The game went ahead on Wednesday night in Rio de Janeiro’s Maracana stadium. But in the build up to the second-leg quarterfinal Brazilian Cup tie, there was a risk that Gremio would not take the field to face the local heroes Flamengo.
This would have been a disappointment to a large TV audience. And also to a few thousand fans inside the stadium — but they were the source of the problem. Because up and down the giant country, clubs are still playing behind closed doors.
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Mass vaccination has helped to bring the coronavirus pandemic under relative control. A daily death toll of around 600 is still horrific. But it is a considerable improvement on a few months back, when up to 4,000 a day were losing their lives. It is a question of time, then, before supporters are back in the stadiums.
But there are obvious complications in a country the size of a continent. Brazil is divided into states. Based on their own local circumstances, the health authorities in different regions have the right to move at their own pace. Fans could be cleared to return in some states, and locked out in others. This would clearly have an impact on the sporting integrity of the game. Clubs playing in front of their own fans would surely have an unfair advantage.
And so last week a meeting of the first division clubs decided that, for the time being at least, fans could only come back when they were cleared to return all over the country. The decision was unanimous. All 19 clubs agreed. But there are 20 teams in the first division. Rio giants Flamengo declined to attend.
As far as they are concerned, this is not a decision to be taken by Brazil’s FA or by football clubs. If the local health authorities agree, then that should be all that matters. They have gone to the courts and won the right to stage three home games with fans. On an experimental test basis, they can sell 35% of the stadium capacity — and at the first opportunity, there were a few thousand in the ground to watch them on Wednesday.
From the point of view of their opponents, this was clearly unfair. Three weeks ago Gremio had no supporters in their stadium in Porto Alegre for the first leg. So to them, it was not right that Flamengo could do it now.
In truth there was little chance that Gremio would carry out the threat of not turning up to the game. Flamengo won the legal battle. Gremio would lay themselves open to sanctions. And anyway, their protest was largely symbolic. After losing the first leg by the crushing 4-0 margin, they had no realistic chance of making it through to the semifinals — confirmed when Flamengo won the second leg 2-0.
But that does not mean that the issue is going to go away. Flamengo and Gremio are due to meet again in the Maracana on Sunday night in league action. It is the second game where the hosts have the right to have fans cheering them on. And this time Gremio will fight harder to stop them.
Sunday’s game is in the Brazilian Championship, which now moves into its second half. There is plenty at stake. Third placed Flamengo are fighting to retain their title. Gremio, meanwhile, are third from bottom, in the relegation zone. They have got off to a disastrous start, and are scrapping for every point available — and disputing any contentious point that might work to their disadvantage.
Gremio and sixteen of the other clubs are pushing for the entire round of the weekend to be postponed. The sports tribunal are due to debate the issue of fans in the stadium next Thursday. Until then, argue the clubs, the championship should be placed on pause. In time this particular conflict will blow over. Before long supporters will be welcomed back. A peace formula will be found — for this issue.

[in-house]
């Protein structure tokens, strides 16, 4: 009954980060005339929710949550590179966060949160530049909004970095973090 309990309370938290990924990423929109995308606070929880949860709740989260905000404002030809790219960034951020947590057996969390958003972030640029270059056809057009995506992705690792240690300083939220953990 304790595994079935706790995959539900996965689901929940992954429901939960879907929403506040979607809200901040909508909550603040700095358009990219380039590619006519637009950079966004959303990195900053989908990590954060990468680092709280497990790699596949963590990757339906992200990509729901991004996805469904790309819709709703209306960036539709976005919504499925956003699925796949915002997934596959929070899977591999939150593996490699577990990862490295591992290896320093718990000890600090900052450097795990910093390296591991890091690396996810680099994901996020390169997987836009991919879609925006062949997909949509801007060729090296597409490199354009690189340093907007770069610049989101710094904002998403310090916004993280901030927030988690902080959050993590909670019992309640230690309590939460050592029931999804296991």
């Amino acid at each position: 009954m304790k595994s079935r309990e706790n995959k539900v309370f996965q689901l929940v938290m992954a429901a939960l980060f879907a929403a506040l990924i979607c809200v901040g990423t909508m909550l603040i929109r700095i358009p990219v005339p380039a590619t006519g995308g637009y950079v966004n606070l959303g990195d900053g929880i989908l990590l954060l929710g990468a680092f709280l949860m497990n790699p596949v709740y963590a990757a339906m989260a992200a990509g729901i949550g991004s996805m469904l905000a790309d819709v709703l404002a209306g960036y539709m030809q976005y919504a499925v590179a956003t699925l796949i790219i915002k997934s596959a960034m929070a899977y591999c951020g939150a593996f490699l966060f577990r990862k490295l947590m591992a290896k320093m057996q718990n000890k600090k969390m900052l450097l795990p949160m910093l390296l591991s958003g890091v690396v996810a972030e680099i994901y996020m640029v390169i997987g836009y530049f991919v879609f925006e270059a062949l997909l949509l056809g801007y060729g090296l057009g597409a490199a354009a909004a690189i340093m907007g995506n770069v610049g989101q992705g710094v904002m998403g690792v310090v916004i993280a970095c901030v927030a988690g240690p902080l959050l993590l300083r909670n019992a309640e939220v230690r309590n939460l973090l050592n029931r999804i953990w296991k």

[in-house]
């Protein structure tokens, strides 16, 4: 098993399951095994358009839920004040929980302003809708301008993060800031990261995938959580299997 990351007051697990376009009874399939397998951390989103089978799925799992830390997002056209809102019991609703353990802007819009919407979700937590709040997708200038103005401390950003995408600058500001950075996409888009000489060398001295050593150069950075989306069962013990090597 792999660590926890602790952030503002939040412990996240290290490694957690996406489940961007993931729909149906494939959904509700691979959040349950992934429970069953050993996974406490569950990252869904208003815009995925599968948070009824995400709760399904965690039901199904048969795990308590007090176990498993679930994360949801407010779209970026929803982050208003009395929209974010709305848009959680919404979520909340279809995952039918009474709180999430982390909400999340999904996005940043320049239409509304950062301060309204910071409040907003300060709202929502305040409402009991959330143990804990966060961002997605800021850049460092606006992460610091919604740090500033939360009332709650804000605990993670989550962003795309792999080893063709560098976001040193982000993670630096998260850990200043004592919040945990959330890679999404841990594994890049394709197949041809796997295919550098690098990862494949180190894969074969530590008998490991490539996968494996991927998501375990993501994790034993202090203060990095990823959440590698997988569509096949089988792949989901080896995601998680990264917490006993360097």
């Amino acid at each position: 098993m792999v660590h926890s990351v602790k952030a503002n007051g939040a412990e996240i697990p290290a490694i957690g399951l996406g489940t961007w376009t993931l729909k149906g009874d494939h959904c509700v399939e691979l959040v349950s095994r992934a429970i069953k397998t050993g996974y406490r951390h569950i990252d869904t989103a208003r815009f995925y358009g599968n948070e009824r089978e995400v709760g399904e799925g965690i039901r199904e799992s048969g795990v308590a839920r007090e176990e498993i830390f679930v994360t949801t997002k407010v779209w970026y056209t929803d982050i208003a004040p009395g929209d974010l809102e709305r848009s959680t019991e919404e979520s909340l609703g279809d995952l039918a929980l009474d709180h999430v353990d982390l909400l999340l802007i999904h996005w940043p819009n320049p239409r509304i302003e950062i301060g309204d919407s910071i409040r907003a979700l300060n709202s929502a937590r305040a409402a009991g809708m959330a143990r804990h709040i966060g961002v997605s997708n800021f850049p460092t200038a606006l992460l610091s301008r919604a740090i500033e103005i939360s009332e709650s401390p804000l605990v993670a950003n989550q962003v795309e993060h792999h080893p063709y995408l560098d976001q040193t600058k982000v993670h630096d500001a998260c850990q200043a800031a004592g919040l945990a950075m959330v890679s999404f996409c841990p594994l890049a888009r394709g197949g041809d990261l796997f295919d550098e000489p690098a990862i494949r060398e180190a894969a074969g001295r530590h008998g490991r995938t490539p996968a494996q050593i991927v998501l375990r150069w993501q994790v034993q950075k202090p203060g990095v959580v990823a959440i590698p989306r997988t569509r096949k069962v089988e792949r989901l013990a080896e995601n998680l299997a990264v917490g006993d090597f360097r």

But new disputes will surely emerge. There has been much talk of late of the idea of a Brazilian Super League. As it stands, the championship is organised by the CBF, the local football association, who impose on the clubs a calendar which is clearly not in their best interests.
There is much to be said for the idea of the country’s most prominent clubs organising their own competition in similar fashion to the English Premier League, which would clearly have enormous potential. But such plans have a huge obstacle to overcome — the problems that Brazilian clubs have working together.
There could be significant changes in the next few years, with the possibility of a business structure replacing the current mode of organisation, where the teams are social clubs, with the president elected by the members. First, such changes are not a panacea — as Chilean football has discovered. Second, it will prove very difficult to change a culture of administration rooted in populism, where one of the easiest ways of playing to the gallery is to treat rival clubs as enemies rather than opponents and business partners.
The current Flamengo administration, for example, appear to see their mandate exclusively in terms of what is best for their club in the short term rather than the long term interests of Brazilian football as a whole. Their huge fan base gives them a political power which seems to make it possible for them to go their own way, and to force their will on the rest of the game.
This stance is highlighted by the club’s absence from last week’s meeting. If they can gain co-operation from the Rio health authorities, then why should they care what happens elsewhere? It is not a mentality that gives great optimism for the project of a Brazilian Super League. If the clubs are to organise their own championship, there must be give and take, there must be patience and the collective spirit must prevail.